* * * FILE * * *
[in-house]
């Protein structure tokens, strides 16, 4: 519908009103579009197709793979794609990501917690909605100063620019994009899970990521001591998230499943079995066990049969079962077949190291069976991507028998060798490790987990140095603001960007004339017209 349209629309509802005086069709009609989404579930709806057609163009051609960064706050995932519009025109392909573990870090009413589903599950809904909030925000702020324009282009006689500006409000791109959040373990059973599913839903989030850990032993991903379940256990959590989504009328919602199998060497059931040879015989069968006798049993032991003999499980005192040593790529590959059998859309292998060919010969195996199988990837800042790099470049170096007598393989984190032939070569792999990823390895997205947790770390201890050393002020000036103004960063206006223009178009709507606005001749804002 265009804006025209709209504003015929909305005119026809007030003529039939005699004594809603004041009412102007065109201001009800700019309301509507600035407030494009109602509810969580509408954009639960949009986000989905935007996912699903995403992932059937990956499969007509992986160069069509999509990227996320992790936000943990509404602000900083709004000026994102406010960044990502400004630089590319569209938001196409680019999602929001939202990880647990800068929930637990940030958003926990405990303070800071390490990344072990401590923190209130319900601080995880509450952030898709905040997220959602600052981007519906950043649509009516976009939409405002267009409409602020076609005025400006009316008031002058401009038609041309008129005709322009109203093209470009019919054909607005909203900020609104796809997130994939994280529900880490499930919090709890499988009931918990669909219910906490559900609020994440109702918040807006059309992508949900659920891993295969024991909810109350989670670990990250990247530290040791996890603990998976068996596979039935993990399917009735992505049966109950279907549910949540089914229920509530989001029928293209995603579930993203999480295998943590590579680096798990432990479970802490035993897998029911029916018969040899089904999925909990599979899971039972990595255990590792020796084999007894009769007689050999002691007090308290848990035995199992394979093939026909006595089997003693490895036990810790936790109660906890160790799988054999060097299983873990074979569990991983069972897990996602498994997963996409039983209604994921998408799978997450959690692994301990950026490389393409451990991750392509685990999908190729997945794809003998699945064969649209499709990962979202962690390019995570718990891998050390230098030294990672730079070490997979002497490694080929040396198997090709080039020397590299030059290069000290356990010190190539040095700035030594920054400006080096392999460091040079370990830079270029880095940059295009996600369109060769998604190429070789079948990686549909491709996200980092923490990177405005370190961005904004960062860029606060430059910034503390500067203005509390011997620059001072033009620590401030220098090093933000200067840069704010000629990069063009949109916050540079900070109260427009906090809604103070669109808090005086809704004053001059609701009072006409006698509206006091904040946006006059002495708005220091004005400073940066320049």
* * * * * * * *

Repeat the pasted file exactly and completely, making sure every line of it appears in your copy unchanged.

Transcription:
[in-house]
């Protein structure tokens, strides 16, 4: 519908009103579009197709793979794609990501917690909605100063620019994009899970990521001591998230499943079995066990049969079962077949190291069976991507028998060798490790987990140095603001960007004339017209 349209629309509802005086069709009609989404579930709806057609163009051609960064706050995932519009025109392909573990870090009413589903599950809904909030925000702020324009282009006689500006409000791109959040373990059973599913839903989030850990032993991903379940256990959590989504009328919602199998060497059931040879015989069968006798049993032991003999499980005192040593790529590959059998859309292998060919010969195996199988990837800042790099470049170096007598393989984190032939070569792999990823390895997205947790770390201890050393002020000036103004960063206006223009178009709507606005001749804002 265009804006025209709209504003015929909305005119026809007030003529039939005699004594809603004041009412102007065109201001009800700019309301509507600035407030494009109602509810969580509408954009639960949009986000989905935007996912699903995403992932059937990956499969007509992986160069069509999509990227996320992790936000943990509404602000900083709004000026994102406010960044990502400004630089590319569209938001196409680019999602929001939202990880647990800068929930637990940030958003926990405990303070800071390490990344072990401590923190209130319900601080995880509450952030898709905040997220959602600052981007519906950043649509009516976009939409405002267009409409602020076609005025400006009316008031002058401009038609041309008129005709322009109203093209470009019919054909607005909203900020609104796809997130994939994280529900880490499930919090709890499988009931918990669909219910906490559900609020994440109702918040807006059309992508949900659920891993295969024991909810109350989670670990990250990247530290040791996890603990998976068996596979039935993990399917009735992505049966109950279907549910949540089914229920509530989001029928293209995603579930993203999480295998943590590579680096798990432990479970802490035993897998029911029916018969040899089904999925909990599979899971039972990595255990590792020796084999007894009769007689050999002691007090308290848990035995199992394979093939026909006595089997003693490895036990810790936790109660906890160790799988054999060097299983873990074979569990991983069972897990996602498994997963996409039983209604994921998408799978997450959690692994301990950026490389393409451990991750392509685990999908190729997945794809003998699945064969649209499709990962979202962690390019995570718990891998050390230098030294990672730079070490997979002497490694080929040396198997090709080039020397590299030059290069000290356990010190190539040095700035030594920054400006080096392999460091040079370990830079270029880095940059295009996600369109060769998604190429070789079948990686549909491709996200980092923490990177405005370190961005904004960062860029606060430059910034503390500067203005509390011997620059001072033009620590401030220098090093933000200067840069704010000629990069063009949109916050540079900070109260427009906090809604103070669109808090005086809704004053001059609701009072006409006698509206006091904040946006006059002495708005220091004005400073940066320049």